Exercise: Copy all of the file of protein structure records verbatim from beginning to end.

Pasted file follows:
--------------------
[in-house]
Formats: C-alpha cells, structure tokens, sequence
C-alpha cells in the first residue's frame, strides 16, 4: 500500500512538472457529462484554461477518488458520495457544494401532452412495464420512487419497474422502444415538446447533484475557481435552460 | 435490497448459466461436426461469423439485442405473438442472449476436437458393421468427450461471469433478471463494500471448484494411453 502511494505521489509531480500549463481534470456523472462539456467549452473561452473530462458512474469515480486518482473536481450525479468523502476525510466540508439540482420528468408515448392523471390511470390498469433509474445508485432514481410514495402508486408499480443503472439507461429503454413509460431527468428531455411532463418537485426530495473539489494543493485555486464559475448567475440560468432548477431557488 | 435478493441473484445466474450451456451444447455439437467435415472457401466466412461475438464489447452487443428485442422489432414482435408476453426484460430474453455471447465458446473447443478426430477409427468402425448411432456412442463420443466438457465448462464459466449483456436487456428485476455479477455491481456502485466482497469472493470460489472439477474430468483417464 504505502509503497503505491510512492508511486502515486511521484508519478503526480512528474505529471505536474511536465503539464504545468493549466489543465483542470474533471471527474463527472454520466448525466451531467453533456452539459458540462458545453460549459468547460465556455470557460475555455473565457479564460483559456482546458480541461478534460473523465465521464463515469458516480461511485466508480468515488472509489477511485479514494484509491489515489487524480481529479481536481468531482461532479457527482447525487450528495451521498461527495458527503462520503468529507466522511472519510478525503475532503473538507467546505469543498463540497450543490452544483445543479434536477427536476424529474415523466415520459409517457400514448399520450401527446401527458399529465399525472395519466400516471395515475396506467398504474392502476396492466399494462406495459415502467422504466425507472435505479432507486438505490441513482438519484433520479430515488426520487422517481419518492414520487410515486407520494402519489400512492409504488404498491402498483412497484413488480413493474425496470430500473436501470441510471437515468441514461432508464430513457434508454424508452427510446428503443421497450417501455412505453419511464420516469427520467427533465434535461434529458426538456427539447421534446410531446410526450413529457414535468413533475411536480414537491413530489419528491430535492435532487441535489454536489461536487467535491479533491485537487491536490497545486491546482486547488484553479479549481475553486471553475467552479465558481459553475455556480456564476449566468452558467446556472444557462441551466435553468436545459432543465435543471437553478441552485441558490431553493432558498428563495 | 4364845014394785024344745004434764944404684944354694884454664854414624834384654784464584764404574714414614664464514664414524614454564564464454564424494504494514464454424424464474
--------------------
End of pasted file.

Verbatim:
[in-house]
Formats: C-alpha cells, structure tokens, sequence
C-alpha cells in the first residue's frame, strides 16, 4: 500500500512538472457529462484554461477518488458520495457544494401532452412495464420512487419497474422502444415538446447533484475557481435552460 | 435490497448459466461436426461469423439485442405473438442472449476436437458393421468427450461471469433478471463494500471448484494411453 502511494505521489509531480500549463481534470456523472462539456467549452473561452473530462458512474469515480486518482473536481450525479468523502476525510466540508439540482420528468408515448392523471390511470390498469433509474445508485432514481410514495402508486408499480443503472439507461429503454413509460431527468428531455411532463418537485426530495473539489494543493485555486464559475448567475440560468432548477431557488 | 435478493441473484445466474450451456451444447455439437467435415472457401466466412461475438464489447452487443428485442422489432414482435408476453426484460430474453455471447465458446473447443478426430477409427468402425448411432456412442463420443466438457465448462464459466449483456436487456428485476455479477455491481456502485466482497469472493470460489472439477474430468483417464 504505502509503497503505491510512492508511486502515486511521484508519478503526480512528474505529471505536474511536465503539464504545468493549466489543465483542470474533471471527474463527472454520466448525466451531467453533456452539459458540462458545453460549459468547460465556455470557460475555455473565457479564460483559456482546458480541461478534460473523465465521464463515469458516480461511485466508480468515488472509489477511485479514494484509491489515489487524480481529479481536481468531482461532479457527482447525487450528495451521498461527495458527503462520503468529507466522511472519510478525503475532503473538507467546505469543498463540497450543490452544483445543479434536477427536476424529474415523466415520459409517457400514448399520450401527446401527458399529465399525472395519466400516471395515475396506467398504474392502476396492466399494462406495459415502467422504466425507472435505479432507486438505490441513482438519484433520479430515488426520487422517481419518492414520487410515486407520494402519489400512492409504488404498491402498483412497484413488480413493474425496470430500473436501470441510471437515468441514461432508464430513457434508454424508452427510446428503443421497450417501455412505453419511464420516469427520467427533465434535461434529458426538456427539447421534446410531446410526450413529457414535468413533475411536480414537491413530489419528491430535492435532487441535489454536489461536487467535491479533491485537487491536490497545486491546482486547488484553479479549481475553486471553475467552479465558481459553475455556480456564476449566468452558467446556472444557462441551466435553468436545459432543465435543471437553478441552485441558490431553493432558498428563495 | 4364845014394785024344745004434764944404684944354694884454664854414624834384654784464584764404574714414614664464514664414524614454564564464454564424494504494514464454424424464474